‘Captain Clutch’ retires

Mike Eshleman
Staff Writer

Derek Jeter approached home plate for one last at-bat at Yankee Stadium on Friday, Sept. 26, 2014 against the Baltimore Orioles with his squad eliminated from playoff contention. The situation couldn’t have been any more perfect for him.

Tied at 5-5 in the bottom of the ninth and a runner on second base. Jeter had the chance to end the game right there and he was able to do what he’s been doing throughout his whole career. He delivered.

Derek Jeter’s retirement has been front page news for months.
Derek Jeter’s retirement has been front page news for months.

Jeter smacked a base hit to right field and was able to bring the game winning run to home plate to win the ball game for the New York Yankees in his final home game. It was almost the perfect storybook ending for Derek Jeter’s career at Yankee Stadium and the crowd was ecstatic not just because their favorite team picked up the victory, but because of the fashion in which it was done. Even Jeter’s nephew, who was in the stands, had to tip his cap to that one.

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Jeter, playing in his 20th and final season in the majors, sent Yankee fans home feeling nostalgic with his walk-off single to right field. Derek Jeter has undoubtedly been the face of the New York franchise for all 20 years he’s been with the club. In almost every New York fan’s eyes, he’s not just another baseball player: he’s an icon and a legend.

Sure, Jeter’s retirement has been getting a lot of, or maybe even too much, coverage on ESPN, and other sports outlets all year but to many, it is warranted. The 40-year-old Jeter had been playing at a high level for most of his career and only started to show his age a few years ago as his production started to dip. He’s a 14-time All-Star and 5-time World Series Champion, not to mention a World Series MVP. He’s done a lot for the city of New York, the Yankees and Major League baseball and that will never be forgotten. He has a knack for making plays and coming through when it matters most which is part of the reason why he’s earned the nickname “Captain Clutch.”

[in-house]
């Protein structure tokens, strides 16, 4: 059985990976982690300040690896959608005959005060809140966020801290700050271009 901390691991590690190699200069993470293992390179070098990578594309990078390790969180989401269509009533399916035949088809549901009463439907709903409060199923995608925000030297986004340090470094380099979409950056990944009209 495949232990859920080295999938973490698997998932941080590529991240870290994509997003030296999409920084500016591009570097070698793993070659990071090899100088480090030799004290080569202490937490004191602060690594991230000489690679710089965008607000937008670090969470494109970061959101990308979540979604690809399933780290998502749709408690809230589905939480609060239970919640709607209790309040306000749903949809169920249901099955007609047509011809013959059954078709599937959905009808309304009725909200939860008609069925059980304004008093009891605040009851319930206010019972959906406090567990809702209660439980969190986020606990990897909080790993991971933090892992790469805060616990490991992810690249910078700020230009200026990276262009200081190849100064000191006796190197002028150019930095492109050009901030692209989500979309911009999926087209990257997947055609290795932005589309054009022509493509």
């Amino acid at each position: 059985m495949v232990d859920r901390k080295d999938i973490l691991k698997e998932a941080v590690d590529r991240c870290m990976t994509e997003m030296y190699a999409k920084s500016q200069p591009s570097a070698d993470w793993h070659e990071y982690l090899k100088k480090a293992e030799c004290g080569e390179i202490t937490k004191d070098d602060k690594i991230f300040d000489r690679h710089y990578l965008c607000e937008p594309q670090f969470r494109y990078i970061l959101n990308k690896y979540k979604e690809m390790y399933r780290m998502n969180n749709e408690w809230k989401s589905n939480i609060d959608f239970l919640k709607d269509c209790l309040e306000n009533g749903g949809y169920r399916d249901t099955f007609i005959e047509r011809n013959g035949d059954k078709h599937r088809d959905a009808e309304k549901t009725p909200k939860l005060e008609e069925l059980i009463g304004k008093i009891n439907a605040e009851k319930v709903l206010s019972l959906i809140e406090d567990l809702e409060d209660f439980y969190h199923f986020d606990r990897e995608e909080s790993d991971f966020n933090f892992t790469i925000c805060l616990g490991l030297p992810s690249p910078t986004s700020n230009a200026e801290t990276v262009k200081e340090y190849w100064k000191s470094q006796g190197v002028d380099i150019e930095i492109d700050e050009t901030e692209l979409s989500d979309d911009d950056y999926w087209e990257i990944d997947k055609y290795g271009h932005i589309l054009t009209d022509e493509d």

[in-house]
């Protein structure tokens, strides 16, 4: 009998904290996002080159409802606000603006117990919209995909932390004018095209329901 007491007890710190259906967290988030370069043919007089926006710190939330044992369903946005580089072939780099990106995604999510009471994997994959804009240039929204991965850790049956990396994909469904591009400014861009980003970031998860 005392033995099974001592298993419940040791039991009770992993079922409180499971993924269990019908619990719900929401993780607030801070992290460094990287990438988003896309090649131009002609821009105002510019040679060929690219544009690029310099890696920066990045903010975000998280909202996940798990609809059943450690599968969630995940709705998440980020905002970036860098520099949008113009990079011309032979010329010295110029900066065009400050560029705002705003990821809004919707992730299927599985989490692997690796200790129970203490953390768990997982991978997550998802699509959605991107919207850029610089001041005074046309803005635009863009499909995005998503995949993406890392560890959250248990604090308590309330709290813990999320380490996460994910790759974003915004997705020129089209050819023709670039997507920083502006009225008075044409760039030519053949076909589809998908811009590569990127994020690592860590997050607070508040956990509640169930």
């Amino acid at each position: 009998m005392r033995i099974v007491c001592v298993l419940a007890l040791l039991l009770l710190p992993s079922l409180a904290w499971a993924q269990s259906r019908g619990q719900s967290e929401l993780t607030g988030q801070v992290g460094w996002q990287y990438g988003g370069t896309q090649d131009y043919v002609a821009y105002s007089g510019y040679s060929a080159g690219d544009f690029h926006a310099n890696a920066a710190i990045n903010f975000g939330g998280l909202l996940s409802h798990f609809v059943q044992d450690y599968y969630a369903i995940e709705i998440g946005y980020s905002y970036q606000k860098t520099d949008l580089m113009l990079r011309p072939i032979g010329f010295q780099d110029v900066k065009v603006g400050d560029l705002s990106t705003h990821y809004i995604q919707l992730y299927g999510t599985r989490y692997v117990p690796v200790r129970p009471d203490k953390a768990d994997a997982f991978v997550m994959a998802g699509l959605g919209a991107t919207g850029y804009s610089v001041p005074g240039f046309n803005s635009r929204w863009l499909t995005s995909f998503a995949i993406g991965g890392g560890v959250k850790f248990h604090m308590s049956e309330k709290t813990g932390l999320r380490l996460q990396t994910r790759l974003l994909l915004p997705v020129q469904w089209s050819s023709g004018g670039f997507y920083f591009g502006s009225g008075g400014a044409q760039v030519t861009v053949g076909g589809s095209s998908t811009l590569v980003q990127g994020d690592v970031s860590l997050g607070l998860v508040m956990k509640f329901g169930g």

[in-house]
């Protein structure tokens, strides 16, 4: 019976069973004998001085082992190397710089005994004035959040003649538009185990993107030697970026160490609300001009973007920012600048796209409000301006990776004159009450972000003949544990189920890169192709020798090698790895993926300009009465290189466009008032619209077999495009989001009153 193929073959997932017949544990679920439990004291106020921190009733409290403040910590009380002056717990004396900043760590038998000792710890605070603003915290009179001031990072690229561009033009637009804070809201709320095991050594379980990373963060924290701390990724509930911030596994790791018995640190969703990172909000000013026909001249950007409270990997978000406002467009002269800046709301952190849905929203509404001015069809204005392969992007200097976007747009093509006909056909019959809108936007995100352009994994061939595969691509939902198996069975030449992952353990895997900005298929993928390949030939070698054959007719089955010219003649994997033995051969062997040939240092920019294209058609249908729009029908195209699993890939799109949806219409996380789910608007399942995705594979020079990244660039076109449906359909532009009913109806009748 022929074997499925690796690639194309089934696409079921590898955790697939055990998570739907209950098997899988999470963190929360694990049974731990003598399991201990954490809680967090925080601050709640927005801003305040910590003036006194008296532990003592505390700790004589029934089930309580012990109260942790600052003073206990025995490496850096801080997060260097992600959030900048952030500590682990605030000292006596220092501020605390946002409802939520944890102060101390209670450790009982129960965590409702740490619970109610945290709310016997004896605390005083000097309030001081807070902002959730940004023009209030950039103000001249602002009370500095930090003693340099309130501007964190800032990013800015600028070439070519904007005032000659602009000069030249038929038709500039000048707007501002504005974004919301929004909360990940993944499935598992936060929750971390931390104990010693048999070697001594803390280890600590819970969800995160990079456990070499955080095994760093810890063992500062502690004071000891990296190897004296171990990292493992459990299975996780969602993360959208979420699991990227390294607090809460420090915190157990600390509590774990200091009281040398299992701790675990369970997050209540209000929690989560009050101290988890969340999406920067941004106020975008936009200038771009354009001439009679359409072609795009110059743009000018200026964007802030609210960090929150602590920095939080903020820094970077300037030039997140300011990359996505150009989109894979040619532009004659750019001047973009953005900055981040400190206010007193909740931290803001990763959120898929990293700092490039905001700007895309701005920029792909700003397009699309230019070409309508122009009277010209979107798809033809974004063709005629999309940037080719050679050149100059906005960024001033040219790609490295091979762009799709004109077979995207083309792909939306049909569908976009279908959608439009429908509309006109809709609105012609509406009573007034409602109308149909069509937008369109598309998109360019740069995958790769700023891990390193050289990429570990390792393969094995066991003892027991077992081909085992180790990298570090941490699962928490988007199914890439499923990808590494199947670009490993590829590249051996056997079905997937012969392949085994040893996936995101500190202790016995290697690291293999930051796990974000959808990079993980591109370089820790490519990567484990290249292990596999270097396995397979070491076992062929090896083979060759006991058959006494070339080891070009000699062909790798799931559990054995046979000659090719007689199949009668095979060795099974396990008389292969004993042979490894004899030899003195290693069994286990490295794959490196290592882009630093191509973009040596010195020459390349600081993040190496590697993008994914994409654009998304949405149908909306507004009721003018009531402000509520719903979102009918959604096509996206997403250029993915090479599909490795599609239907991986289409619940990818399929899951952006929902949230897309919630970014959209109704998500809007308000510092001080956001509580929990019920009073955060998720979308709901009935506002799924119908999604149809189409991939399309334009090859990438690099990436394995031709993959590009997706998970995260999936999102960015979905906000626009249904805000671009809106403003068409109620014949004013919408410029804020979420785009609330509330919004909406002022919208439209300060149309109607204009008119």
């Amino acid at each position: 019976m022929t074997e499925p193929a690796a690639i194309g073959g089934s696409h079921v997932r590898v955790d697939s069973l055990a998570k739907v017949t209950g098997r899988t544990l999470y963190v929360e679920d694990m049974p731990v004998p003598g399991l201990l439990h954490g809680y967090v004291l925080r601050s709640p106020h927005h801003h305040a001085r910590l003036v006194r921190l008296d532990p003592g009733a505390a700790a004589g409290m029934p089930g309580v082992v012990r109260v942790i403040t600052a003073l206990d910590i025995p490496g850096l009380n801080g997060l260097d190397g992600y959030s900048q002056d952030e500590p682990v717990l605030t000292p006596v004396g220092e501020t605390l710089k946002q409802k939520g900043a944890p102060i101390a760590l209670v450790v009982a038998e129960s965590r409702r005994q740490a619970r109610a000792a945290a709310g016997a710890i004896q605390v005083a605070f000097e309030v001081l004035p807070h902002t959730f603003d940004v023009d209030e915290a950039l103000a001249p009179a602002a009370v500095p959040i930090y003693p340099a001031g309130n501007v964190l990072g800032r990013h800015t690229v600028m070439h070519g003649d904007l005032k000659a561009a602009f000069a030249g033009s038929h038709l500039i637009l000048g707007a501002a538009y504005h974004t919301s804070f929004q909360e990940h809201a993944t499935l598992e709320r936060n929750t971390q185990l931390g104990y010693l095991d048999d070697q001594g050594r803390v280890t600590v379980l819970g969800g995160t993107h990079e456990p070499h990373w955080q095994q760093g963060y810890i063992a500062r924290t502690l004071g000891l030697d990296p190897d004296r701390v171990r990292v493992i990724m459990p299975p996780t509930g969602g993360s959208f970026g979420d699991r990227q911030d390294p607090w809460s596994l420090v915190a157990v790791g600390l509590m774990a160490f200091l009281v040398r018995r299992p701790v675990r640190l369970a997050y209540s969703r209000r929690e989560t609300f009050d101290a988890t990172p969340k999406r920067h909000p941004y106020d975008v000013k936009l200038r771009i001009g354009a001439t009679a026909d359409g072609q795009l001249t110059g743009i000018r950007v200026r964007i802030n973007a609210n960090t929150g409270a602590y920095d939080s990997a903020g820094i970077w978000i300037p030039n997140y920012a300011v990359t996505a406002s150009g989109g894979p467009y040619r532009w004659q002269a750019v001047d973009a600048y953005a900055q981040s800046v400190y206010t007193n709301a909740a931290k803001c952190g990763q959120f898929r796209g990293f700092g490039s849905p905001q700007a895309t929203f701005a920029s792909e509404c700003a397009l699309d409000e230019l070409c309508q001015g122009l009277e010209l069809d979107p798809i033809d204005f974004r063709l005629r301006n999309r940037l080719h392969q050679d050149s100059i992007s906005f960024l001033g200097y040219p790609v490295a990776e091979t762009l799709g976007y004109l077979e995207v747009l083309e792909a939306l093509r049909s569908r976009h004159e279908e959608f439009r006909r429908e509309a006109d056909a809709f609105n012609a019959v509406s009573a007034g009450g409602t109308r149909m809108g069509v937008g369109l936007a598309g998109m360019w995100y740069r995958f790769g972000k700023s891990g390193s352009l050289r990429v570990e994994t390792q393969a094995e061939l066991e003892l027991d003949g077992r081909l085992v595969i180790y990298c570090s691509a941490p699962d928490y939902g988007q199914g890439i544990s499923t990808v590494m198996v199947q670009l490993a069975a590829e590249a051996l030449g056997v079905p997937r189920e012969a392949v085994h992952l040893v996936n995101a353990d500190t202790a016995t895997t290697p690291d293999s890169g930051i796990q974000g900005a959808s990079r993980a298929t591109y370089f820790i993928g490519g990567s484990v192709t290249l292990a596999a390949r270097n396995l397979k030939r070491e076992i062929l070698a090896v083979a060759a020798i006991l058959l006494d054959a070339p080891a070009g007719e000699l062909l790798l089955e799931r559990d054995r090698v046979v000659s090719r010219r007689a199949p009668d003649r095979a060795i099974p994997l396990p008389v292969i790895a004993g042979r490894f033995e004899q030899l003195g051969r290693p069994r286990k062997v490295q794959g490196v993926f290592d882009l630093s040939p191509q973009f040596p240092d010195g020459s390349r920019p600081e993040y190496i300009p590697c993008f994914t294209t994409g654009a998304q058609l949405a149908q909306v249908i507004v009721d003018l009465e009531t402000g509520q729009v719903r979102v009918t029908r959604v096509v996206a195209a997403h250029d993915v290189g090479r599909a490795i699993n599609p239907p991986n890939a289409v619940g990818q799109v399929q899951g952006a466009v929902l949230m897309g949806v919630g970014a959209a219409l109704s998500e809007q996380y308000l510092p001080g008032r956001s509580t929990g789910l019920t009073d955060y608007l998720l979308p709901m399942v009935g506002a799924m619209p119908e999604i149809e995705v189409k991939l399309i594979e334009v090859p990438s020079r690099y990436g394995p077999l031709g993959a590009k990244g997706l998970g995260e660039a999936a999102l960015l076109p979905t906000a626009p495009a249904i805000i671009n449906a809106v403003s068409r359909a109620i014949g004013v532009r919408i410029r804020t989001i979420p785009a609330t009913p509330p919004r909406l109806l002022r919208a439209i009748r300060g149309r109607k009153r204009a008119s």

Let’s not forget that as long as he’s been in the league, he has never been accused of taking performance-enhancing drugs. In an era where players feel the need to take performance-enhancing drugs to perform at a high level, Jeter was able to perform at a high level without them. If there’s one player you would want your kids to look up to and respect, don’t look towards troubled players like Alex Rodriguez or other steroid abusers. Look towards players like Jeter, who has stayed out of trouble throughout his career and strived to be a role model for the younger generation.

Jeter’s name was even chanted at Fenway Park, home of the Yankees biggest rival, the Boston Red Sox, during one of the final games. This just shows how much Jeter is truly respected by his peers and fans alike throughout the league.

The Yankees were unable to make it to the post-season and didn’t have the chance to send Jeter off with one final World Series win, but hitting that walk-off in front of his home crowd at Yankee Stadium for the final time may have been just enough to send him off in style.

Congratulations on a successful 20-year-career that no baseball fan will ever forget. Enjoy the retirement, Captain. You’ve certainly earned it.